You'll have to pay Income Tax on any tips you get when you're working. But you may not have to pay National Insurance contributions. You'll usually pay the tax and any National Insurance contributions through PAYE (Pay As You Earn).
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A 'tip' is a payment that is freely given by the customer, normally in return for services. A compulsory service charge is not a tip because it is not freely given.
How your tax is worked out, and whether National Insurance contributions are due, depends on the arrangements involving:
If you get cash tips direct from the customer without involving the employer, you'll have to pay tax on them - but not National Insurance contributions. You are responsible for telling HM Revenue & Customs (HMRC) about these tips and you'll have to show them on your Self Assessment tax return (if you fill one in). You'll need to keep a record of the tips you get so you can do this.
Most people don't have to fill in a tax return. If you don't, HMRC will estimate the tips you're likely to get and give you a tax code that will collect the tax through PAYE. Get in touch with HMRC if you think the estimate is wrong.
Some customers may pay their bill by cheque or credit/debit card and add your tip to the payment made to your employer.
If your employer decides to pass on cheque and credit/debit card tips to you, they may pass them directly to you or to a 'tronc' (or pool), which shares out tips amongst the staff who are tronc members.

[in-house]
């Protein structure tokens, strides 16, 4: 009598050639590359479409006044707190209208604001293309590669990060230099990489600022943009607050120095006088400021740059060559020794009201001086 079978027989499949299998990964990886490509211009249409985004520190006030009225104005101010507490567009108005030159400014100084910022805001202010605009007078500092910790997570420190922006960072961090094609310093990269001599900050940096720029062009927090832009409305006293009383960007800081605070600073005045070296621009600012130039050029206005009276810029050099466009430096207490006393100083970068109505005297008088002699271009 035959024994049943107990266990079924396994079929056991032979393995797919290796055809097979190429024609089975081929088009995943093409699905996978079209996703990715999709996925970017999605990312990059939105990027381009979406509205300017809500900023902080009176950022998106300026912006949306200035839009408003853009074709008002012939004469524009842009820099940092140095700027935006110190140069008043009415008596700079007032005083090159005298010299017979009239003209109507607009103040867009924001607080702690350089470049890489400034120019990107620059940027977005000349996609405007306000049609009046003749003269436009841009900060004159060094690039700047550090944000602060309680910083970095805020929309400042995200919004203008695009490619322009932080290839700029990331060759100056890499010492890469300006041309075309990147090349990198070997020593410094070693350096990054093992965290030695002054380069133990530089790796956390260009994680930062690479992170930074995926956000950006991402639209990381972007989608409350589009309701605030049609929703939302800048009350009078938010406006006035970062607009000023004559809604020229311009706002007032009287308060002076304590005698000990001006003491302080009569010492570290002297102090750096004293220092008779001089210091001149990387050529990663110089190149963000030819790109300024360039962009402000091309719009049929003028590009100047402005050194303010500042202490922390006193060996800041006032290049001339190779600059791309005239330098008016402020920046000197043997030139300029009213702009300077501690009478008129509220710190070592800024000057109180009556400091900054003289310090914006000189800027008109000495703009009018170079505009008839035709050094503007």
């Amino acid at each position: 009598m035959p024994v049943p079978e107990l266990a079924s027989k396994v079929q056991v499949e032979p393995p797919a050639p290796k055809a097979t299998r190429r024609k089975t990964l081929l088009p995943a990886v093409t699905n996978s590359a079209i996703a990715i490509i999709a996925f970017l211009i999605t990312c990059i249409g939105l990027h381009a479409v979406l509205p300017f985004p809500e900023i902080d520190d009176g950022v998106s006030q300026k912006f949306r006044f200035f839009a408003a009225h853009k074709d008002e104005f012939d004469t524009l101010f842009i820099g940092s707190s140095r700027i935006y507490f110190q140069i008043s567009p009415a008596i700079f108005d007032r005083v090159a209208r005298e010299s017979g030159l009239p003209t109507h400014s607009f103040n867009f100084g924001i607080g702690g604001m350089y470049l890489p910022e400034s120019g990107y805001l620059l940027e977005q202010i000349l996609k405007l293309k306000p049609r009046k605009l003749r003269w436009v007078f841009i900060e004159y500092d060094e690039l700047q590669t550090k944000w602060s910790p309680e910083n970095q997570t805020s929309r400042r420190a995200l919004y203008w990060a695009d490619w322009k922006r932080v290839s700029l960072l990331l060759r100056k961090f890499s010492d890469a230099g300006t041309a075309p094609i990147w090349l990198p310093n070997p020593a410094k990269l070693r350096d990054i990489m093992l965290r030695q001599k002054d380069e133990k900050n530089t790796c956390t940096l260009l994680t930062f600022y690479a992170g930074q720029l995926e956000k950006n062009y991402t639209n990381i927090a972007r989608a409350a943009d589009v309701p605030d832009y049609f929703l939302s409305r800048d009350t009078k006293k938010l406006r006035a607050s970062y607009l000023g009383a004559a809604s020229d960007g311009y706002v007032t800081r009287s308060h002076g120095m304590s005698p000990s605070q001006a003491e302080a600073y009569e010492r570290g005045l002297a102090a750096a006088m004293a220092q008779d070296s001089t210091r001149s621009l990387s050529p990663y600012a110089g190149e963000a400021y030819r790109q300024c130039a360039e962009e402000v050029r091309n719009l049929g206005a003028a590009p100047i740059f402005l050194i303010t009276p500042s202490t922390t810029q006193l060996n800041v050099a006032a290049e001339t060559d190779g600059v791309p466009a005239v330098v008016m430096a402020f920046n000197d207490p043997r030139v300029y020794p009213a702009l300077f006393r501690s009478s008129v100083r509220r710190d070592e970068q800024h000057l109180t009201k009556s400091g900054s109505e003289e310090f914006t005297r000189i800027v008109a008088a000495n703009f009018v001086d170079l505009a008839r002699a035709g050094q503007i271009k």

If your employer passes the tip on to you directly:
If your employer passes on tips paid as part of a credit/debit card or cheque payment via a tronc - or pooling arrangement - the rules in the section below apply.
Sometimes tips are pooled and then shared out between all the staff. This is known as a tronc and the person who shares out the tips is called a 'troncmaster'.
When the tips are shared out, the troncmaster has to deduct Income Tax from them through PAYE.
The rules on National Insurance contributions where there are tronc arrangements in place are as follows:
Your employer has to tell us if there's a tronc and who the troncmaster is. If it's you, you'll be the one responsible for collecting the Income Tax through PAYE.
A service charge is an amount added to the bill before it's given to the customer. A compulsory service charge is not a tip. If your employer gives it to you, it's treated in the same way as your wages and you'll pay tax and National Insurance contributions on it.
If it's a voluntary service charge, it's treated in the same way as a tip. How you pay tax and National Insurance contributions on it depends on whether it's:
If your employer pays you a bonus, it's just part of your pay for the job - and you'll pay tax and National Insurance contributions on it through PAYE. Your employer includes it on your payslip with the rest of your pay.
Ask your employer if you want to know anything about the way tips, service charges or bonuses are being dealt with. If you're still not clear, contact HMRC.